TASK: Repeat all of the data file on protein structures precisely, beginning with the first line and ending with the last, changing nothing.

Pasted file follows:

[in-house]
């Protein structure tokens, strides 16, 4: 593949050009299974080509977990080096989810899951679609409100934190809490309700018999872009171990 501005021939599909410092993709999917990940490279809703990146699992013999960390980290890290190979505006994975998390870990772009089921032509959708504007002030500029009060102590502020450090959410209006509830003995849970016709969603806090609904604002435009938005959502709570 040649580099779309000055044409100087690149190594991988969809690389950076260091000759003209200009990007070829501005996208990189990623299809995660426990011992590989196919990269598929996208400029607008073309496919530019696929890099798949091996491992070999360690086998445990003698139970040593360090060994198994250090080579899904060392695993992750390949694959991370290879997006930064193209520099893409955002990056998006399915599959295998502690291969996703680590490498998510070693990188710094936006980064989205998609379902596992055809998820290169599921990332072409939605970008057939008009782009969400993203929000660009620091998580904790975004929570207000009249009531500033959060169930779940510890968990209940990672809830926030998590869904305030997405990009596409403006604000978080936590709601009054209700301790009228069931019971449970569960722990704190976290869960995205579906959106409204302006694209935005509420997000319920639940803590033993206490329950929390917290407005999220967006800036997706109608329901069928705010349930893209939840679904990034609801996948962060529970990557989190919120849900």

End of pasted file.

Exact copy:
[in-house]
């Protein structure tokens, strides 16, 4: 593949050009299974080509977990080096989810899951679609409100934190809490309700018999872009171990 501005021939599909410092993709999917990940490279809703990146699992013999960390980290890290190979505006994975998390870990772009089921032509959708504007002030500029009060102590502020450090959410209006509830003995849970016709969603806090609904604002435009938005959502709570 040649580099779309000055044409100087690149190594991988969809690389950076260091000759003209200009990007070829501005996208990189990623299809995660426990011992590989196919990269598929996208400029607008073309496919530019696929890099798949091996491992070999360690086998445990003698139970040593360090060994198994250090080579899904060392695993992750390949694959991370290879997006930064193209520099893409955002990056998006399915599959295998502690291969996703680590490498998510070693990188710094936006980064989205998609379902596992055809998820290169599921990332072409939605970008057939008009782009969400993203929000660009620091998580904790975004929570207000009249009531500033959060169930779940510890968990209940990672809830926030998590869904305030997405990009596409403006604000978080936590709601009054209700301790009228069931019971449970569960722990704190976290869960995205579906959106409204302006694209935005509420997000319920639940803590033993206490329950929390917290407005999220967006800036997706109608329901069928705010349930893209939840679904990034609801996948962060529970990557989190919120849900």